It’s recommended that war memorials be surveyed regularly to inspect their condition and identify any potential risks or conservation work that might required. While this is straightforward enough in many cases, some memorials pose more of a challenge!
Aberystwyth war memorial is a 25-metre tall column, topped by a bronze, winged female figure representing victory. Standing on the seafront, it has been exposed to the elements for over eighty years. In order to assess its current condition, a team of climbers will abseil down the column with video equipment and the film footage will be viewed by a team of specialist conservators on the ground.
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On the subject of the Aberystwyth war memorial, the ‘Gathering the Jewels’ website has some fascinating archive footage of its unveiling in 1923.
Click here to see the film clips
A crowd of a thousand gathered yesterday in Cardiff to witness the unveiling of a new memorial to the Falklands conflict. Veterans and relatives of the fallen were among those attending the remembrance service. The memorial consists of a 5 tonne memorial stone carved with the names of the 255 British servicemen and 3 Falkland Islanders who were killed. The stone itself is a gift from the Islanders and has been shipped 8,000 miles from the Falkland Islands.
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A Victoria Cross winner, Sergeant Ivor Rees, was honoured with a new memorial plaque last week. More than 60 members of his family were expected to attend the unveiling in his home town of Llanelli.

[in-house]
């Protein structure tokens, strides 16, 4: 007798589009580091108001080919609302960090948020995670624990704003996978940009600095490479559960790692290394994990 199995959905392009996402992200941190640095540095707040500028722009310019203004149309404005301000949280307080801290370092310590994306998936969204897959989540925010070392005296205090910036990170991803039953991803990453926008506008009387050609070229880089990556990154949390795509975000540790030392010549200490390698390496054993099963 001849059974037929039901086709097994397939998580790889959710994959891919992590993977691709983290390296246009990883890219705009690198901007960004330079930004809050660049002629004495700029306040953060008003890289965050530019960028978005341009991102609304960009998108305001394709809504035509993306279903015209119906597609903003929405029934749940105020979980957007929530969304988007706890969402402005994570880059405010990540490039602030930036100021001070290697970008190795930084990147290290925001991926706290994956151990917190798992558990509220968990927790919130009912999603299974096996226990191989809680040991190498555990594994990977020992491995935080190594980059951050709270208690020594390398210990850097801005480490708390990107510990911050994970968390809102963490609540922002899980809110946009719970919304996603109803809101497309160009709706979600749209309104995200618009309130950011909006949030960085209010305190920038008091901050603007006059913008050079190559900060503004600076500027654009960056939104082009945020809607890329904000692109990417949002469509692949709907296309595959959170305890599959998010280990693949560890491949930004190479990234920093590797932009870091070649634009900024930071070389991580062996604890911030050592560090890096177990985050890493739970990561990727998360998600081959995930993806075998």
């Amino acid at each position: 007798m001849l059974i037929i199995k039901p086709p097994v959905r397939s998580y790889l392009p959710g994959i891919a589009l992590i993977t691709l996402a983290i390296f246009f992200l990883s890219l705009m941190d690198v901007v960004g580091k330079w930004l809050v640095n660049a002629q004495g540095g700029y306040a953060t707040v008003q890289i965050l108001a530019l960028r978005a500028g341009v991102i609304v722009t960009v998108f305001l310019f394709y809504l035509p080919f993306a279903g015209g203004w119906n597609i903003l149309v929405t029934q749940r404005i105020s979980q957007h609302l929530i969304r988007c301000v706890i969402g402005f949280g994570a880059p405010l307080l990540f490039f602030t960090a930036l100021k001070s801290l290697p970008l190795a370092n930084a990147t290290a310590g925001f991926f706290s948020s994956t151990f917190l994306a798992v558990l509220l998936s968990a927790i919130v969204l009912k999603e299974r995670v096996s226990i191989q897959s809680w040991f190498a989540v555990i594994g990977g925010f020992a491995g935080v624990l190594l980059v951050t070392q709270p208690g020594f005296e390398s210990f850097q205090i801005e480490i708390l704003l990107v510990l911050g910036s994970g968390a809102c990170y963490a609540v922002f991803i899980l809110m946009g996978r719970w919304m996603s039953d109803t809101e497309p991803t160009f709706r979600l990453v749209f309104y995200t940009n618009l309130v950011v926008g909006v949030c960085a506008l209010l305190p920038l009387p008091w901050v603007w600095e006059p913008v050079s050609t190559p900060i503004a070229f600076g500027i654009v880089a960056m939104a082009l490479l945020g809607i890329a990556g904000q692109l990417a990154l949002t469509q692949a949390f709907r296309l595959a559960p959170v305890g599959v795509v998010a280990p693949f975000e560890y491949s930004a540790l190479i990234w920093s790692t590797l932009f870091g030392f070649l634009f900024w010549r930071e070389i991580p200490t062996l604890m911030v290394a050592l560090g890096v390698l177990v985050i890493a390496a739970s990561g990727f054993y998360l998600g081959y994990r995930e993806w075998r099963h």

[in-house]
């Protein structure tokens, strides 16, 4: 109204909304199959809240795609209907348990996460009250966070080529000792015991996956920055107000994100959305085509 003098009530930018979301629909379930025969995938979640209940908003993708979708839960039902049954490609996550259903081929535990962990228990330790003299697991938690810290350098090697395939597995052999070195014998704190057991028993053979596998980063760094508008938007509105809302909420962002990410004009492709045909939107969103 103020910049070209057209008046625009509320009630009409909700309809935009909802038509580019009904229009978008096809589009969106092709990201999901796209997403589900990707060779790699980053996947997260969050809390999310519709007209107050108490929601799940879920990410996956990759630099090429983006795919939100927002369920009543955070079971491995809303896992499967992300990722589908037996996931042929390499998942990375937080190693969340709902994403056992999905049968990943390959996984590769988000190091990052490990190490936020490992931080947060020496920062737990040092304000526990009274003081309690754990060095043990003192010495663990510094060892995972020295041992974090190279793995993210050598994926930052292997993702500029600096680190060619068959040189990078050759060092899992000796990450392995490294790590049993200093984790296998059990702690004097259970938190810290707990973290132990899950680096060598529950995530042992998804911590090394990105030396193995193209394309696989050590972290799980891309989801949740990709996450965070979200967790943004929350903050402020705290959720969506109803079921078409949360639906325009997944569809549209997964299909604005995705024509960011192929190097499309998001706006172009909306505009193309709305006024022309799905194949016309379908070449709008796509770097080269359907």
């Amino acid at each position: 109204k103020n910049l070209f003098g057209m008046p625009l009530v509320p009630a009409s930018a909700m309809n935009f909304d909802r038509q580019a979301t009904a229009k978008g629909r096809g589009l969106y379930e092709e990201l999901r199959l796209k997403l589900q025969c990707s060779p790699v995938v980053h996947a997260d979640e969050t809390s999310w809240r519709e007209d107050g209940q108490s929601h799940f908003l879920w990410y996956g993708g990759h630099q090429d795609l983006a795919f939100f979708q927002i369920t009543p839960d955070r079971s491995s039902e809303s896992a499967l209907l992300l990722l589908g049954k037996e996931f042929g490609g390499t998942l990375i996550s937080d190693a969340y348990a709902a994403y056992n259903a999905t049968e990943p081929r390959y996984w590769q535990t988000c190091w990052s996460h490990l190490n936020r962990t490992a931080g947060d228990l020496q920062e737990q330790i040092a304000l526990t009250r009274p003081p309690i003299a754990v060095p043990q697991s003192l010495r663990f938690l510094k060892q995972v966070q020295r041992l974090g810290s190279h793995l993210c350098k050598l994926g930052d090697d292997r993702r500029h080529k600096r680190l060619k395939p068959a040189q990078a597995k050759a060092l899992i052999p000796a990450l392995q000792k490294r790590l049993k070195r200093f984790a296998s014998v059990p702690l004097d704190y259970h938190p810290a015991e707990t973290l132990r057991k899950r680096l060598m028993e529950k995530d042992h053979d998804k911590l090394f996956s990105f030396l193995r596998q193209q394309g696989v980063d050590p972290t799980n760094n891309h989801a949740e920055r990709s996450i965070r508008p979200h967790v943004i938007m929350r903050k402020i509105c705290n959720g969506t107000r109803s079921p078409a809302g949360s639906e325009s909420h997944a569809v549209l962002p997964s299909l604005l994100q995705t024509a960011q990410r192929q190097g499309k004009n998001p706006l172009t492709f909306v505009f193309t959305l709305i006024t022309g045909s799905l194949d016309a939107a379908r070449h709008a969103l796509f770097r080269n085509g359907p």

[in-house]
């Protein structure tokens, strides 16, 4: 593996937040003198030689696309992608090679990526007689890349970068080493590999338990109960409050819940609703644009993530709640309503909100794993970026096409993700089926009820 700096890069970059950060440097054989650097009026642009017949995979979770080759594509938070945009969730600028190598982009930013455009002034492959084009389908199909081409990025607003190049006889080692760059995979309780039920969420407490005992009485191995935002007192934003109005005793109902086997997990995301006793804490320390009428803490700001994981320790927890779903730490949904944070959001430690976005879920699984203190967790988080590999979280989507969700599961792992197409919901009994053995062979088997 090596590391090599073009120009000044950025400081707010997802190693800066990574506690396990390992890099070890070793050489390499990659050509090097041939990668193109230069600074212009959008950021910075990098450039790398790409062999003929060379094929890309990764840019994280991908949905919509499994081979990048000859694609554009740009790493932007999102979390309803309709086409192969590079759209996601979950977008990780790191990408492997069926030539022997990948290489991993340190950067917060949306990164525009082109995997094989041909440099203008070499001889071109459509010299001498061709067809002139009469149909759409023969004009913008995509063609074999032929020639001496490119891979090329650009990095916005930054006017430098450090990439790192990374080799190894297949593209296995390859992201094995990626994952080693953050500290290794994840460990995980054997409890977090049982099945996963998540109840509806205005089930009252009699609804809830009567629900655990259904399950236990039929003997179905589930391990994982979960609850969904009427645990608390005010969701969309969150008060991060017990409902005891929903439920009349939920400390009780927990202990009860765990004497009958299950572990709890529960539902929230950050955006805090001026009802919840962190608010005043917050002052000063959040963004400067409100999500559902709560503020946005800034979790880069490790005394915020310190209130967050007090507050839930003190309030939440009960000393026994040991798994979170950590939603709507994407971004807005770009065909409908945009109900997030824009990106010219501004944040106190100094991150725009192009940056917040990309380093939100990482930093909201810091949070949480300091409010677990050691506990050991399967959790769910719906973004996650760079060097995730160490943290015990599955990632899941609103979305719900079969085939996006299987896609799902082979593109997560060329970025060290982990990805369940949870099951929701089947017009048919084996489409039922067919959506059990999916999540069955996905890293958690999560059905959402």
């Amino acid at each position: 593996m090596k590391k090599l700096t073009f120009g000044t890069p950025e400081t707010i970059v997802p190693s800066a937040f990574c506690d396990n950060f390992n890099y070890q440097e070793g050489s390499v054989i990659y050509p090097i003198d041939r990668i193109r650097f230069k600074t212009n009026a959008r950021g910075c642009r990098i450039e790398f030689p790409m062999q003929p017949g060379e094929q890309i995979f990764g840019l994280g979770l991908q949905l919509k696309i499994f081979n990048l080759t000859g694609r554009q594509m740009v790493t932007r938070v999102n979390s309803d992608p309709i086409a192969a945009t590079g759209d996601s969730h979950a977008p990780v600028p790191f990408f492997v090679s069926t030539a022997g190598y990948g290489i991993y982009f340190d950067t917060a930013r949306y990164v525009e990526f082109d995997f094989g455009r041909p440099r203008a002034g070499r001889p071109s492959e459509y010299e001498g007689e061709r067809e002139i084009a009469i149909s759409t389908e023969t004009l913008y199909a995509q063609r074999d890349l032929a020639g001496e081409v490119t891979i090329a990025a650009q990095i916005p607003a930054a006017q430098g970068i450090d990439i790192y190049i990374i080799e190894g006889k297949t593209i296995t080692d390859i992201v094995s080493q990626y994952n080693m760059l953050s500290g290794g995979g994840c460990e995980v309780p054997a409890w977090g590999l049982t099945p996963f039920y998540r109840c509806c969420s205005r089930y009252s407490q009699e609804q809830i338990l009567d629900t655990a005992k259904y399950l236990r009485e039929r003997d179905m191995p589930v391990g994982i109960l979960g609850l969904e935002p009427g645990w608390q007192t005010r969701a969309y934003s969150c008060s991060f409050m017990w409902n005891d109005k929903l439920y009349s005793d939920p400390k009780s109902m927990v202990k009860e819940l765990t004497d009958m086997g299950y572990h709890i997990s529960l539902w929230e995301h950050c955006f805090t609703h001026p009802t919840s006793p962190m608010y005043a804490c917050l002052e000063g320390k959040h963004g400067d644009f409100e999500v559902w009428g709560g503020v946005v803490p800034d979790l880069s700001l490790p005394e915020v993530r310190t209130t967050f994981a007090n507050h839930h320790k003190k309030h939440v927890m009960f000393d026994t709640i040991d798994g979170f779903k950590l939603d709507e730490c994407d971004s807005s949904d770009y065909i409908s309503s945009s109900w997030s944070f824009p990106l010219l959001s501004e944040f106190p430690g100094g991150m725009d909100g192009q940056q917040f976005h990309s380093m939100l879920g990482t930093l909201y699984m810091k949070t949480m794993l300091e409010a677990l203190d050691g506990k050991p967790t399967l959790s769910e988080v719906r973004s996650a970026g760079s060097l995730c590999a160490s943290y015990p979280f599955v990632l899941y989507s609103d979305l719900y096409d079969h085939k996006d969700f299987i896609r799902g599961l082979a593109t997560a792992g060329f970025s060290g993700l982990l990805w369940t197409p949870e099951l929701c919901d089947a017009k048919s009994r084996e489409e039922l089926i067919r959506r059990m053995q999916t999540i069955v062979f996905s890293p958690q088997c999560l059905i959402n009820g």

Sgt Rees was awarded the VC for capturing a German machine gun at Passchendaele. He survived the First World War and lived until 1967, serving in the Home Guard during the Second World War.
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Friday saw 25 years since the bombing of the Sir Galahad during the Falklands War. The anniversary was marked by a memorial service in Swansea.
Forty-eight men were lost during the attack on the ship. One unusual and touching memorial to those killed and injured on the Sir Galahad is a lifeboat stationed at Tenby.
Tenby Memorial Lifeboat
It was thought fitting that the lifeboat that bears the name Sir Galahad should be sent to a Welsh station, since the ship was attacked whilst disembarking units of the Welsh Guards at San Carlos Bay. The lifeboat is considered, ‘a modern war memorial that saves lives’.
Meanwhile, on Friday it was also announced that Wales’ memorial to the victims of the Falklands War will be unveiled in Cardiff on 30 September 2007. The memorial will be made up of a five tonne stone, which has travelled 8,500 miles from the Falklands Islands. The stone was found at Mount Harriet, a significant battle site for the Welsh Guards.
Read more about this unusual memorial stone